instance does not respond to selector exception. Which is weird because the
UITextView instance will return
YES if you call
respondsToSelector: for any of the
methods declared in the
This appears to me to be a bug in iOS 7. I’ve reported it to Apple as radar://15063164.
I’ve also noticed that for UITextView’s created via code (rather than in Storyboards) this bug
doesn’t express. I’m not sure why yet. There may be additional properties at work or
the fact that the in a Storyboard a UITextView is initialised via
initWithCoder: rather than
initWithFrame: and may be in a different state due to this.
Some code that shows the bug:
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I have a confession to make. I’m an AppCode user. I hardly use Xcode at all.
If you’ve never used AppCode before I suggest you take a look at it, and in particular play with its support for refactoring. Some people can’t get past AppCode’s slightly ugly Java based UI, but if you do get to know AppCode’s keyboard shortcuts and power features I think you will agree it is hard to beat as a Cocoa development tool. It makes me a much more productive developer. I feel like some of my fingers have been removed when using Xcode.
But I digress, this post isn’t about AppCode, it is about Xcode. How to get it to act more like AppCode. Err…. I mean, expose Xcode’s (somewhat limited) refactoring abilities in a better way than is the default, and also to learn about the small in number but still useful code navigation shortcuts Xcode has.
Xcode has some limited support for global code refactoring. Tucked away in the Edit menu is the Refactor sub-menu. None of the items in this menu have keyboard shortcuts by default which makes them about as useful as a poke in the eye.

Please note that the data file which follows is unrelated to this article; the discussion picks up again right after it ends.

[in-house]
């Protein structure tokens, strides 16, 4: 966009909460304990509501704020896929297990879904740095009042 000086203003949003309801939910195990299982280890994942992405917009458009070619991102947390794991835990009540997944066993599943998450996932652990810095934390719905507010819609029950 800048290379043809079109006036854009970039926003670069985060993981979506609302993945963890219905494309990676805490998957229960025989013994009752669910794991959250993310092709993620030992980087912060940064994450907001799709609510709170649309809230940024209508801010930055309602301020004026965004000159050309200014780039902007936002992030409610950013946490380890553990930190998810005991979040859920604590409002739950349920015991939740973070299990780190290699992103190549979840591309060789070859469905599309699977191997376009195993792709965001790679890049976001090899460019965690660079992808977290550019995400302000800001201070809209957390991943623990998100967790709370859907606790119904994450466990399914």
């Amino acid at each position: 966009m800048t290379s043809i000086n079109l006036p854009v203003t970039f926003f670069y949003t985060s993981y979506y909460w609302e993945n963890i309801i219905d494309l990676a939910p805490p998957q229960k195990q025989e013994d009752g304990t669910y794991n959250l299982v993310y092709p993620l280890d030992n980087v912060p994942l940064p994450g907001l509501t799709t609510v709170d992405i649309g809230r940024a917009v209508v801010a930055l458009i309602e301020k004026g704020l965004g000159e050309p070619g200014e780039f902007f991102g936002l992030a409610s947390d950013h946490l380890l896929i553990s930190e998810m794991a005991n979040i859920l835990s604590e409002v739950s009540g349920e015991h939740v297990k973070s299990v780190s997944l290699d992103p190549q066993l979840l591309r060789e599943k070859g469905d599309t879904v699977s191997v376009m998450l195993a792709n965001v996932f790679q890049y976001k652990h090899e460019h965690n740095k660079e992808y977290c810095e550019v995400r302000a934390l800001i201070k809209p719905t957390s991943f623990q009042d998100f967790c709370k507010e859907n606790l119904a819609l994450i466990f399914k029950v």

We are going to correct this considerable oversight.
You can edit any of Xcode’s keybindings in its Preferences on the Key Bindings tab. Here you
can search the list for all the Refactoring items by typing
refactor in the search
field. Then double click in the
Key column to enable the shortcut editor and then
press the key combo you want to use. Xcode will tell you if you’ve created a conflict
with an existing key binding. Finding a key combo you like that doesn’t have an existing
binding, and thus conflict, can involve a bit of trial and error.
Apple has some documentation on the refactoring workflows here. It is always a good idea to consult the official documentation. Below I provide a quick synopsis of the main refactoring actions.
Rename– Rename should be obvious. It lets you rename methods, classes, etc and have those changes applied across your entire codebase. Think of it as a smart, semantic, find and replace.
Extract– Extract gives you the ability to extract a piece of selected code into a new method or function. It will try and smartly determine what parameters and return values to give the new method based on surrounding code.
Move Up– These actions allow you to move a method, property or instance variable up to its super class.
Move Down– You would think that
Move Downwould do the inverse of
Move Up, and it does, kinda. Unfortunately it only works with instance variables. Which makes it not as useful as
Move Upwhich can also move methods.
Encapsulate– Encapsulate is useful for when you want to convert all uses of an instance variable to into accessor methods, thereby encapsulating that instance variable behind those methods.